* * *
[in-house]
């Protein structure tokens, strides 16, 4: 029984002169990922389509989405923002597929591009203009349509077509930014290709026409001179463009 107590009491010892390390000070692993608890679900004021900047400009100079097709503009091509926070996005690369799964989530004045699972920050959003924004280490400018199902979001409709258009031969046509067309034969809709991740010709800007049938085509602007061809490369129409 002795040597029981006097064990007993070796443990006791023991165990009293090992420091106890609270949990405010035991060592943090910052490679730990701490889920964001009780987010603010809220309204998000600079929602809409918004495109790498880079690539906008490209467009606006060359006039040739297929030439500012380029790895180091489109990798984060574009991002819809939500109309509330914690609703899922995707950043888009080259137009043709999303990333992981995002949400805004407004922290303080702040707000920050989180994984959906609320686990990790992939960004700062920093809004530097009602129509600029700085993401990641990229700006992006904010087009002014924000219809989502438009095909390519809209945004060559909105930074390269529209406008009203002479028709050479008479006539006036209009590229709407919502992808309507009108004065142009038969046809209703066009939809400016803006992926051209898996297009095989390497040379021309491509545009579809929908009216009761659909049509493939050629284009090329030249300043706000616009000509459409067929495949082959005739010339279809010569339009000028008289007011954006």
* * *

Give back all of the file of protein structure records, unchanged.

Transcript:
[in-house]
């Protein structure tokens, strides 16, 4: 029984002169990922389509989405923002597929591009203009349509077509930014290709026409001179463009 107590009491010892390390000070692993608890679900004021900047400009100079097709503009091509926070996005690369799964989530004045699972920050959003924004280490400018199902979001409709258009031969046509067309034969809709991740010709800007049938085509602007061809490369129409 002795040597029981006097064990007993070796443990006791023991165990009293090992420091106890609270949990405010035991060592943090910052490679730990701490889920964001009780987010603010809220309204998000600079929602809409918004495109790498880079690539906008490209467009606006060359006039040739297929030439500012380029790895180091489109990798984060574009991002819809939500109309509330914690609703899922995707950043888009080259137009043709999303990333992981995002949400805004407004922290303080702040707000920050989180994984959906609320686990990790992939960004700062920093809004530097009602129509600029700085993401990641990229700006992006904010087009002014924000219809989502438009095909390519809209945004060559909105930074390269529209406008009203002479028709050479008479006539006036209009590229709407919502992808309507009108004065142009038969046809209703066009939809400016803006992926051209898996297009095989390497040379021309491509545009579809929908009216009761659909049509493939050629284009090329030249300043706000616009000509459409067929495949082959005739010339279809010569339009000028008289007011954006």